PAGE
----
Accordingly, there remains a need to develop operating methods which decouple associations between the channel and network or program and also allow intelligent search procedures to better assist the viewer in locating preferred programs.

SUMMARY OF THE INVENTION

This invention concerns an electronic program guide (EPG) which enables creation of queries to facilitate simple and complex searches across predefined and arbitrary fields. The EPG organizes and presents programming information to a viewer. The EPG is implemented in software which executes on a processor resident in a viewer computing unit. As described herein, the viewer computing unit can be implemented as a set-top box (STB) connected to a television (TV), as a computer and monitor, or the like.

According to one aspect of this invention, the EPG is configured to automatically identify programs that a viewer is likely to prefer. The EPG collects viewing preferences of a viewer by, for example, monitoring and logging viewing habits of the viewer or through creation of a viewer profile in which a viewer answers a series of questions designed to discover the viewer's likes and dislikes. Based upon the these viewer preferences, the EPG automatically develops queries for identifying programs that the viewer is likely to watch and presents those programs to the viewer.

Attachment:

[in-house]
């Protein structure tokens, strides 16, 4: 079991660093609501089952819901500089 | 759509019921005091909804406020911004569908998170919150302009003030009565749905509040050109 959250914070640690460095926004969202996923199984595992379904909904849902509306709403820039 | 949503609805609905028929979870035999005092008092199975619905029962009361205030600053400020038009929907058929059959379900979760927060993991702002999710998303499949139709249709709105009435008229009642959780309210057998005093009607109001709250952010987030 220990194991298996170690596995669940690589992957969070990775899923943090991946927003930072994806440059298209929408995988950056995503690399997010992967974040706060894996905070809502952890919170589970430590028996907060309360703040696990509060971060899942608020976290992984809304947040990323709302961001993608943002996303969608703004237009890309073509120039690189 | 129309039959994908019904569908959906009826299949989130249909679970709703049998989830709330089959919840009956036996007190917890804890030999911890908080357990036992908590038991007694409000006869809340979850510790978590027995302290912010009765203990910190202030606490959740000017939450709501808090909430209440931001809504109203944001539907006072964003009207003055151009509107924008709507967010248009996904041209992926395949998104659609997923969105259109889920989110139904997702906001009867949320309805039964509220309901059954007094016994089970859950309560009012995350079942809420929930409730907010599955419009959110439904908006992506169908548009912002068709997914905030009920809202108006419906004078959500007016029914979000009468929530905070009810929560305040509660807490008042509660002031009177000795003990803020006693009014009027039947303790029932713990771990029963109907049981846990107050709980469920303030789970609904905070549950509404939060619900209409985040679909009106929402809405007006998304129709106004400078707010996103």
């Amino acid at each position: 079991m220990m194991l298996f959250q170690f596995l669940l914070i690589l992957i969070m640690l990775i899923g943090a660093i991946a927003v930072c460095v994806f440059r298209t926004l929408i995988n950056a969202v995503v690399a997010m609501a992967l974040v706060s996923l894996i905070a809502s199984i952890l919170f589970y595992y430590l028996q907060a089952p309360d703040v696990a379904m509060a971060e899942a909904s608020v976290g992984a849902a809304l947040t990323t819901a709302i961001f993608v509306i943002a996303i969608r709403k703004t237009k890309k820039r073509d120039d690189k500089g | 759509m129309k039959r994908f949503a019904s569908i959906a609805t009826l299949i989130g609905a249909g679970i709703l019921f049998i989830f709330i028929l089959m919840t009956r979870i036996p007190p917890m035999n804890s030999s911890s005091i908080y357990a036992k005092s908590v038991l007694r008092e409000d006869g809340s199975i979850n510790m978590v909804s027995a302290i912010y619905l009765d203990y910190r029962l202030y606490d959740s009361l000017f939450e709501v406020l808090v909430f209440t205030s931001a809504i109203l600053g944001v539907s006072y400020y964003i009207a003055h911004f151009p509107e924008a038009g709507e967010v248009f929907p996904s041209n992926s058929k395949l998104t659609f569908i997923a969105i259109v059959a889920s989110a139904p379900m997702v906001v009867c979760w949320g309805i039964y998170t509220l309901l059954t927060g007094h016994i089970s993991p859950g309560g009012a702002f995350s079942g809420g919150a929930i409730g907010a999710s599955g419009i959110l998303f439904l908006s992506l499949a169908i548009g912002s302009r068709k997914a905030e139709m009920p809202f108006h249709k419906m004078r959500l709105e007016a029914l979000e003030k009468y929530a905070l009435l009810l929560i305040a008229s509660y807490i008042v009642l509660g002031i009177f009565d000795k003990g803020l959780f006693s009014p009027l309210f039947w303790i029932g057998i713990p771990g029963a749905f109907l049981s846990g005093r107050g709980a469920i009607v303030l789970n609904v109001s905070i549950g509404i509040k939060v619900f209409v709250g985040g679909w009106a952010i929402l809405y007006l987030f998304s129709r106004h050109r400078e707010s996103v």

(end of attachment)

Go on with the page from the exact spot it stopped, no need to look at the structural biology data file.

The EPG can further be configured to merge the queries of individual viewers into a composite query which searches for programs on behalf of all viewers. Each viewer defines his/her own query. For instance, one family member might define a query for college basketball games, another family member might define a query for Civil War programs, and another family member might define a query for cartoons. The EPG then creates a unified query which combines the three queries to jointly identify programs which satisfy any one of the three quenes.

The EPG saves queries in a hierarchic structure to make it easy for a viewer to organize and retrieve queries. The viewer can define directories and sub-directories to organize the queries. For instance, a viewer might arrange queries for different kinds of movies within a Movie directory and queries for sports within a Sports directory. Another example organization is to arrange queries within separate user directories.

According to another aspect, the EPG is configured to run queries in background so that the queries are periodically executed unbeknownst to the viewer. When the EPG identifies a particular program satisfying the background query, the EPG automatically notifies the viewer of the program and/or automatically initiates procedures to record the program. For example, suppose a viewer wants to watch shows on the Great Wall of China. The viewer can define a query for identify any programs mentioning the Great Wall and have the query execute in background, perhaps for a long duration of time. As the EPG identifies programs on the Great Wall, the EPG notifies the viewer of when the program is scheduled to be shown, and to initiate recording procedures.